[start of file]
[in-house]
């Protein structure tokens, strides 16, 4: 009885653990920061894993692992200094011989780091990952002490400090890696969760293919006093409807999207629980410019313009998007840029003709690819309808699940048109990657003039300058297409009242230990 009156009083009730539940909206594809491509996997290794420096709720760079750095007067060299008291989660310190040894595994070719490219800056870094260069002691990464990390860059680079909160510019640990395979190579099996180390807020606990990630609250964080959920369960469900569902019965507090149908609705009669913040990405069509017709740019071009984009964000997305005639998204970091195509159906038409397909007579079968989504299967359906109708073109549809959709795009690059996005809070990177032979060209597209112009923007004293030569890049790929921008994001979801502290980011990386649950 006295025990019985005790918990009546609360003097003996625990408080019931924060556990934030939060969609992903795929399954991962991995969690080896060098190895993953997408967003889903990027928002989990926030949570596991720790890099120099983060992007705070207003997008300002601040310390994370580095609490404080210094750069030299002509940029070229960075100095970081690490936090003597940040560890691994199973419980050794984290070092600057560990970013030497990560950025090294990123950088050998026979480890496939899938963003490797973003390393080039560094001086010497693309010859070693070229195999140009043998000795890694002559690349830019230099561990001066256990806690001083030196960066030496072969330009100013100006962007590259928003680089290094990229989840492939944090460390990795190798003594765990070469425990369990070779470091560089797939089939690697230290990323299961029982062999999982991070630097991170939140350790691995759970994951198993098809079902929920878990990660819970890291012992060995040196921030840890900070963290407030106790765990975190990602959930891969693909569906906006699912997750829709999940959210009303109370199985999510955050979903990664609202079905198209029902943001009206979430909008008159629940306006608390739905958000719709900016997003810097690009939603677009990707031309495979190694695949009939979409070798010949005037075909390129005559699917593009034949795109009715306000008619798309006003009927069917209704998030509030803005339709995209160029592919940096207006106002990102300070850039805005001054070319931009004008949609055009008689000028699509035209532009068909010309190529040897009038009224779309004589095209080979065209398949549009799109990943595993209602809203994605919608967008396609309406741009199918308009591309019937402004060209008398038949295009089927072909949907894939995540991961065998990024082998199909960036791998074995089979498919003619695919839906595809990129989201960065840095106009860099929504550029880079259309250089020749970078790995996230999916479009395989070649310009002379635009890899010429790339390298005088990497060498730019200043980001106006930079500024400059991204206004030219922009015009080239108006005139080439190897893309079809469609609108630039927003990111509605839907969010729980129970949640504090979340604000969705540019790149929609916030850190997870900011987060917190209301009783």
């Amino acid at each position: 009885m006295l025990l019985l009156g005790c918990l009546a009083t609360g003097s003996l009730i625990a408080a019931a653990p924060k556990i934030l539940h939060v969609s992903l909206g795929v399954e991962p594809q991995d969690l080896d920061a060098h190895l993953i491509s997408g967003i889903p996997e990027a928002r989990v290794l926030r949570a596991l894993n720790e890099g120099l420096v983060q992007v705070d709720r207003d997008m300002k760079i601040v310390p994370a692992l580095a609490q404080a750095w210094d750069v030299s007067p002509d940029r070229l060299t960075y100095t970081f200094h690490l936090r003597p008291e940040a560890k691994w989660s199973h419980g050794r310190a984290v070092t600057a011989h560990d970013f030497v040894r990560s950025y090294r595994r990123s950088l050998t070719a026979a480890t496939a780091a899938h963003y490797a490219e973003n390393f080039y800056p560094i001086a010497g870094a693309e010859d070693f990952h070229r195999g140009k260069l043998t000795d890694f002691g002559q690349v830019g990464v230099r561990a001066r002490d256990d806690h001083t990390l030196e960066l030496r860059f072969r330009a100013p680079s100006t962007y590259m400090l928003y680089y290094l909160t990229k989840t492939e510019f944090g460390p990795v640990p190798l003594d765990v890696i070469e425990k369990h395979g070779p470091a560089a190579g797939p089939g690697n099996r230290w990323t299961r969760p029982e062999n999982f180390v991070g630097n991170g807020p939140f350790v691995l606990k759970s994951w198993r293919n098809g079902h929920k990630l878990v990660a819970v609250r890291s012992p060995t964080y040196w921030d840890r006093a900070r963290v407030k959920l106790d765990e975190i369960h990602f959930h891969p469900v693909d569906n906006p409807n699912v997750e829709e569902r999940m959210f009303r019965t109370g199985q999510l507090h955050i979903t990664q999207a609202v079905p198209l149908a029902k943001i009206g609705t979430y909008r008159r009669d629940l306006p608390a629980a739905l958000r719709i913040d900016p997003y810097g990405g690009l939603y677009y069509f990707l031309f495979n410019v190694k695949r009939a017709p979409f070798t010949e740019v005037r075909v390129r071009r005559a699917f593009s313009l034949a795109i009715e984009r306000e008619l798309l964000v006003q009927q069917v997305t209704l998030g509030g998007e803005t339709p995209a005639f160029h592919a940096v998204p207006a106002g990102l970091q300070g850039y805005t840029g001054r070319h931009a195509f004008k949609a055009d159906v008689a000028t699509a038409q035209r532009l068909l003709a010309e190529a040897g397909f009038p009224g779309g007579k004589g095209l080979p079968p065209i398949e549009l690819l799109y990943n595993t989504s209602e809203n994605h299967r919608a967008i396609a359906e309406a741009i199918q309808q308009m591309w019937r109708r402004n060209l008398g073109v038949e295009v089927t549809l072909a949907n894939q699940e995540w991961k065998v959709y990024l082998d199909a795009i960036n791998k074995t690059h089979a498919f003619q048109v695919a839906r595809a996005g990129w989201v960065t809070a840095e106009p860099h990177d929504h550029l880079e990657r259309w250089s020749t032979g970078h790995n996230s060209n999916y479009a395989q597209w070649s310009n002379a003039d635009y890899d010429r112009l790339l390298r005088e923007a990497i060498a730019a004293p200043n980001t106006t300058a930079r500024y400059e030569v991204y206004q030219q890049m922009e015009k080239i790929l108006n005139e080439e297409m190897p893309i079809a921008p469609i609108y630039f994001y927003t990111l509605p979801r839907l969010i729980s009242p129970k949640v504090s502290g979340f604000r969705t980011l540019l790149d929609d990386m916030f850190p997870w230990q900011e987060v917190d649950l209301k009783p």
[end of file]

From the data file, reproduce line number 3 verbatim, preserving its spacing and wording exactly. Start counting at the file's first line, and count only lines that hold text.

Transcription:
């Amino acid at each position: 009885m006295l025990l019985l009156g005790c918990l009546a009083t609360g003097s003996l009730i625990a408080a019931a653990p924060k556990i934030l539940h939060v969609s992903l909206g795929v399954e991962p594809q991995d969690l080896d920061a060098h190895l993953i491509s997408g967003i889903p996997e990027a928002r989990v290794l926030r949570a596991l894993n720790e890099g120099l420096v983060q992007v705070d709720r207003d997008m300002k760079i601040v310390p994370a692992l580095a609490q404080a750095w210094d750069v030299s007067p002509d940029r070229l060299t960075y100095t970081f200094h690490l936090r003597p008291e940040a560890k691994w989660s199973h419980g050794r310190a984290v070092t600057a011989h560990d970013f030497v040894r990560s950025y090294r595994r990123s950088l050998t070719a026979a480890t496939a780091a899938h963003y490797a490219e973003n390393f080039y800056p560094i001086a010497g870094a693309e010859d070693f990952h070229r195999g140009k260069l043998t000795d890694f002691g002559q690349v830019g990464v230099r561990a001066r002490d256990d806690h001083t990390l030196e960066l030496r860059f072969r330009a100013p680079s100006t962007y590259m400090l928003y680089y290094l909160t990229k989840t492939e510019f944090g460390p990795v640990p190798l003594d765990v890696i070469e425990k369990h395979g070779p470091a560089a190579g797939p089939g690697n099996r230290w990323t299961r969760p029982e062999n999982f180390v991070g630097n991170g807020p939140f350790v691995l606990k759970s994951w198993r293919n098809g079902h929920k990630l878990v990660a819970v609250r890291s012992p060995t964080y040196w921030d840890r006093a900070r963290v407030k959920l106790d765990e975190i369960h990602f959930h891969p469900v693909d569906n906006p409807n699912v997750e829709e569902r999940m959210f009303r019965t109370g199985q999510l507090h955050i979903t990664q999207a609202v079905p198209l149908a029902k943001i009206g609705t979430y909008r008159r009669d629940l306006p608390a629980a739905l958000r719709i913040d900016p997003y810097g990405g690009l939603y677009y069509f990707l031309f495979n410019v190694k695949r009939a017709p979409f070798t010949e740019v005037r075909v390129r071009r005559a699917f593009s313009l034949a795109i009715e984009r306000e008619l798309l964000v006003q009927q069917v997305t209704l998030g509030g998007e803005t339709p995209a005639f160029h592919a940096v998204p207006a106002g990102l970091q300070g850039y805005t840029g001054r070319h931009a195509f004008k949609a055009d159906v008689a000028t699509a038409q035209r532009l068909l003709a010309e190529a040897g397909f009038p009224g779309g007579k004589g095209l080979p079968p065209i398949e549009l690819l799109y990943n595993t989504s209602e809203n994605h299967r919608a967008i396609a359906e309406a741009i199918q309808q308009m591309w019937r109708r402004n060209l008398g073109v038949e295009v089927t549809l072909a949907n894939q699940e995540w991961k065998v959709y990024l082998d199909a795009i960036n791998k074995t690059h089979a498919f003619q048109v695919a839906r595809a996005g990129w989201v960065t809070a840095e106009p860099h990177d929504h550029l880079e990657r259309w250089s020749t032979g970078h790995n996230s060209n999916y479009a395989q597209w070649s310009n002379a003039d635009y890899d010429r112009l790339l390298r005088e923007a990497i060498a730019a004293p200043n980001t106006t300058a930079r500024y400059e030569v991204y206004q030219q890049m922009e015009k080239i790929l108006n005139e080439e297409m190897p893309i079809a921008p469609i609108y630039f994001y927003t990111l509605p979801r839907l969010i729980s009242p129970k949640v504090s502290g979340f604000r969705t980011l540019l790149d929609d990386m916030f850190p997870w230990q900011e987060v917190d649950l209301k009783p």